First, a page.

With support of the United Nations Peacebuilding Fund through the project “Addressing Conflicts Over Land and Natural Resources in The Gambia”
The lack of adequate legal and policy structures for effective land tenure governance in The Gambia results in significant destabilizing tensions that affect everyday relations amongst citizens, and communities depending on the same resources for their livelihoods. High population growth and urbanization are worsening the situation. Multiple legal systems,
as well inconsistent and incoherent land conflict management mechanisms which are themselves poorly enforced, are the major obstacles to the peaceful resolution of land conflicts. Over the years, lingering land disputes that remain unsolved have eroded public trust in the land administration system. This frustration and tension has on occasions erupted into violent conflicts that caused loss of human lives and damage to properties.
In line with the government priorities set out in the National Development Plan 2018 – 2021 and the FAO-Gambia Country Programming Framework 2018-2021, the Food and Agriculture Organization of the United Nations (FAO) is helping The Gambian Government to mitigate the challenges. FAO hired the services of a national consultant to assess the “Adequacy of Legal and Policy Frameworks for Effective Land Tenure Governance and Disputes Resolution Mechanisms in The Gambia”. The assessment facilitated the review of existing legislation and policy documents on instruments relevant to the area of land and natural resources management.
FAO supported the activity thanks to the generous support of the United Nations Peacebuilding Fund through the project “Addressing Conflicts Over Land and Natural Resources in The Gambia”. The intervention aims to strengthen the efforts of the Government in formulating and implementing inclusive legal frameworks for Land and Natural Resources (LNR) governance. Furthermore, it also seeks to enhance mechanisms for conflict prevention in communities where LNR conflict related violence has already occurred, and support actions for peacebuilding.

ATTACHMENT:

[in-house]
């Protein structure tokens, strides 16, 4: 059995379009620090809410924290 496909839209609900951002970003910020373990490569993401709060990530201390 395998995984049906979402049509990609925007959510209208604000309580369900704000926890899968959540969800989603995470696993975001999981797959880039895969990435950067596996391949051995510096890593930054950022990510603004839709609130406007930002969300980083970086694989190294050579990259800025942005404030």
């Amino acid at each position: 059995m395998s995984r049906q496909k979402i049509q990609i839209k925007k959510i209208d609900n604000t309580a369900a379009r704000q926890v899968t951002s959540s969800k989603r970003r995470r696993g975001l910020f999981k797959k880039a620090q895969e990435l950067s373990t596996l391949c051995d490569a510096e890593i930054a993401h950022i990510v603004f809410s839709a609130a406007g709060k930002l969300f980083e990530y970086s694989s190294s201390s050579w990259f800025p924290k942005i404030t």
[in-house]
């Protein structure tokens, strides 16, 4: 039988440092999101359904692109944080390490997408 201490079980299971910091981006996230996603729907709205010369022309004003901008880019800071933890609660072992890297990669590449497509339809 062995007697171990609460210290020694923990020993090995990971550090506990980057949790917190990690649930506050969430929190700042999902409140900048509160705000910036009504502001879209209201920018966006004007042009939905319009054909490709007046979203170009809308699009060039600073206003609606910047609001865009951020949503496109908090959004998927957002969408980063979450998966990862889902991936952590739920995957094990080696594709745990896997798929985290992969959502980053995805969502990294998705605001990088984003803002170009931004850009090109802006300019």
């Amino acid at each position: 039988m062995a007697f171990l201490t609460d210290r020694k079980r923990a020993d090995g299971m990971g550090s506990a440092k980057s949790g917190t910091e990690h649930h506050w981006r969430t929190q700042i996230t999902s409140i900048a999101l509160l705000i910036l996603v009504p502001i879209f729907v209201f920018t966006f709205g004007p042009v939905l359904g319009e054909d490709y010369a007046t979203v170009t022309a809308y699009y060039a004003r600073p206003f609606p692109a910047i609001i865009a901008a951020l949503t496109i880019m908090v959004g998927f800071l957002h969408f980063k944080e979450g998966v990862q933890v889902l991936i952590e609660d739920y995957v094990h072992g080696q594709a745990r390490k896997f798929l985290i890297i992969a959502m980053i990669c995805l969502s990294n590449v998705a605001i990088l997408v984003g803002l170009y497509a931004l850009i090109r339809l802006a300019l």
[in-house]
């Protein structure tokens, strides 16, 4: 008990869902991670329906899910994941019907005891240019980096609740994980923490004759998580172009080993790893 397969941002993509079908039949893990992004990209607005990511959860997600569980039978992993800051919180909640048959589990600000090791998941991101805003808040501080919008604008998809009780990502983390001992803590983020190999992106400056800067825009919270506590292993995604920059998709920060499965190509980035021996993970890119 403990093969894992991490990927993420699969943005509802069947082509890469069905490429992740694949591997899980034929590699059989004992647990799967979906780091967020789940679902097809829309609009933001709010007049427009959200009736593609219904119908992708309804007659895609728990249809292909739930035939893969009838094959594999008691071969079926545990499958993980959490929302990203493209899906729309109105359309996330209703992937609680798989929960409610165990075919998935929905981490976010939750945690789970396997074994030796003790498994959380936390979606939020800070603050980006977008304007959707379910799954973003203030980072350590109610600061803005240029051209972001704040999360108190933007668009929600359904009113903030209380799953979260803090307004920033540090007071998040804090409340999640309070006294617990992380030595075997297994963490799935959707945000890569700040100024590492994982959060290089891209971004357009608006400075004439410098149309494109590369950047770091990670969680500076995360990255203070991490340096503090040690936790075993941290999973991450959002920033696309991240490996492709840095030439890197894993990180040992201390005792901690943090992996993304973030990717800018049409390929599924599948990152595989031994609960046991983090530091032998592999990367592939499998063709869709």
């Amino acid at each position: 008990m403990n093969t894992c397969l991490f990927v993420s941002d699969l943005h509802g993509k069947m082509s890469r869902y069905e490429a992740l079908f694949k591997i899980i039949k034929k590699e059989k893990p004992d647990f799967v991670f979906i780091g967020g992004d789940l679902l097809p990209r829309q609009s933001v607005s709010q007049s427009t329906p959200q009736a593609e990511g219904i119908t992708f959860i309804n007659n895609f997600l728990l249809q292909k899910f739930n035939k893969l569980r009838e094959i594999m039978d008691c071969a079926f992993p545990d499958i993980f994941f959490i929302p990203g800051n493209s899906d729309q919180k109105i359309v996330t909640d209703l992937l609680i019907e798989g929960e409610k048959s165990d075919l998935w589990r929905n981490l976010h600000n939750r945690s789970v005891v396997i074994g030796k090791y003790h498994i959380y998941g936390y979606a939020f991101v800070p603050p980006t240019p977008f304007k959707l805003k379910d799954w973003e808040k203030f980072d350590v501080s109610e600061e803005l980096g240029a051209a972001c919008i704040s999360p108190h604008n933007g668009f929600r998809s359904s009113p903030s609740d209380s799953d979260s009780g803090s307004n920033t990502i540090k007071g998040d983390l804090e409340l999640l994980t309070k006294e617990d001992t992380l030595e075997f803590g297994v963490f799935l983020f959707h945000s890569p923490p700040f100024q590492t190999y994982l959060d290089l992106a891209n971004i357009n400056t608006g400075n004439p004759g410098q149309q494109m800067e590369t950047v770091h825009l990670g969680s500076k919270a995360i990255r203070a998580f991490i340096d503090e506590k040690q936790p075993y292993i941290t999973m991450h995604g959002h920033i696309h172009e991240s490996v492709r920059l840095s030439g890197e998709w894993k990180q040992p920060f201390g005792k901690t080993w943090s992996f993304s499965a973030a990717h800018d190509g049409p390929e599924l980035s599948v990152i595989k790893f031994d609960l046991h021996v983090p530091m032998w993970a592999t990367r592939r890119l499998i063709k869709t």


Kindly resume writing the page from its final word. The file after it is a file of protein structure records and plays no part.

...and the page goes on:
The 18 months project is implemented by FAO in close partnership with the Ministries of Land and Regional Government, Justice, the Department of Forestry, the Department of Livestock Services and the National Livestock Owners Association (NaLOA).
The Draft Assessment Report was validated on 4th November by stakeholders in the Land and Natural Resources sectors in Kololi. The Ministry of Lands and Regional Government and FAO organized the national forum. Addressing the opening ceremony, Mr. Buba Sanyang, Permanent Secretary, Ministry of Lands and Regional Government commended FAO and the UN Peacebuilding Fund for supporting the activity. He explained that the purpose of the assessment is to address major challenges in the governance of land tenure, forests, and other natural resources in the Gambia. He said,
“The key challenges include inadequate legal framework and poor enforcement of existing laws and customary law, as well as limitations of land administration institutions”.
Mr. Mustapha Ceesay, Assistant FAO Country Representative and Head of Programmes reiterated the importance FAO attaches to conflict prevention and the sustainable management of land and natural resources for the attainment of both national and global development priorities.
He said that The Gambia being an agricultural country, with much of its territory devoted to crop production, livestock farming, fisheries, and natural resources exploitation, will naturally experience conflict over land and natural resources. He stated that such conflicts are disagreements and disputes over access, control, and use of land and natural resources. He said,
“These conflicts often emerge because people or communities have different uses for resources such as forests, water, pastures, and land or simply want to manage them in ways that are different from those of other interest groups”.
Mr. Ousman Yarboe, Executive Director, The Association of Non-Governmental Organizations (TANGO) speaking on behalf of the civil society organizations, underscored the importance of the forum. He described current state of conflicts over land and natural resources as a ticking time-bomb which requires urgent and concerted actions to avert an all-out conflict across the country. He called for a thorough review of the issues related to conflicts over land and natural resources in an inclusive and participatory approach not to leave no one behind.